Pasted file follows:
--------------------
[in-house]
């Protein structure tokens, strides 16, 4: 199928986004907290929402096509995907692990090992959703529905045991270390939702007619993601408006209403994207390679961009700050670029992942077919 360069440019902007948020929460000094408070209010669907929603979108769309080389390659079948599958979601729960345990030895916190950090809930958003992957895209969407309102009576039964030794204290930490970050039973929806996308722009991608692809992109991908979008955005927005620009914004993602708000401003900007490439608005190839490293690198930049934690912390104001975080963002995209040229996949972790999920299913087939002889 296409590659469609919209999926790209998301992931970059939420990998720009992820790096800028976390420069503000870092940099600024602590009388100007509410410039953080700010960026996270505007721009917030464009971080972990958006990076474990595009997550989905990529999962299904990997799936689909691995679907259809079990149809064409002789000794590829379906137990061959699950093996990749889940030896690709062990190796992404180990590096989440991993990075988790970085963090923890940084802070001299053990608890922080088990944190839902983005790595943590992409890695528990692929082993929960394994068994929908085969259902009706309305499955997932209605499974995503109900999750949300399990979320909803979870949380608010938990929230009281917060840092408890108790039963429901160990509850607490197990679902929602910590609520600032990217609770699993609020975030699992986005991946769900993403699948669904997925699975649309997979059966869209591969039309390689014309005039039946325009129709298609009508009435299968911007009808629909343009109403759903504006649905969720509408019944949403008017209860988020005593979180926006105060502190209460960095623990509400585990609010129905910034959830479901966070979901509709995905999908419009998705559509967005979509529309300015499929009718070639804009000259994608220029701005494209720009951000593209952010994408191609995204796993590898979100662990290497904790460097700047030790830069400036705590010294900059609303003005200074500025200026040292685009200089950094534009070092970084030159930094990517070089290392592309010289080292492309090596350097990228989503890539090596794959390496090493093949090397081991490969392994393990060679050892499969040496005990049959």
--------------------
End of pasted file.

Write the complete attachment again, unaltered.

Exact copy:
[in-house]
């Protein structure tokens, strides 16, 4: 199928986004907290929402096509995907692990090992959703529905045991270390939702007619993601408006209403994207390679961009700050670029992942077919 360069440019902007948020929460000094408070209010669907929603979108769309080389390659079948599958979601729960345990030895916190950090809930958003992957895209969407309102009576039964030794204290930490970050039973929806996308722009991608692809992109991908979008955005927005620009914004993602708000401003900007490439608005190839490293690198930049934690912390104001975080963002995209040229996949972790999920299913087939002889 296409590659469609919209999926790209998301992931970059939420990998720009992820790096800028976390420069503000870092940099600024602590009388100007509410410039953080700010960026996270505007721009917030464009971080972990958006990076474990595009997550989905990529999962299904990997799936689909691995679907259809079990149809064409002789000794590829379906137990061959699950093996990749889940030896690709062990190796992404180990590096989440991993990075988790970085963090923890940084802070001299053990608890922080088990944190839902983005790595943590992409890695528990692929082993929960394994068994929908085969259902009706309305499955997932209605499974995503109900999750949300399990979320909803979870949380608010938990929230009281917060840092408890108790039963429901160990509850607490197990679902929602910590609520600032990217609770699993609020975030699992986005991946769900993403699948669904997925699975649309997979059966869209591969039309390689014309005039039946325009129709298609009508009435299968911007009808629909343009109403759903504006649905969720509408019944949403008017209860988020005593979180926006105060502190209460960095623990509400585990609010129905910034959830479901966070979901509709995905999908419009998705559509967005979509529309300015499929009718070639804009000259994608220029701005494209720009951000593209952010994408191609995204796993590898979100662990290497904790460097700047030790830069400036705590010294900059609303003005200074500025200026040292685009200089950094534009070092970084030159930094990517070089290392592309010289080292492309090596350097990228989503890539090596794959390496090493093949090397081991490969392994393990060679050892499969040496005990049959």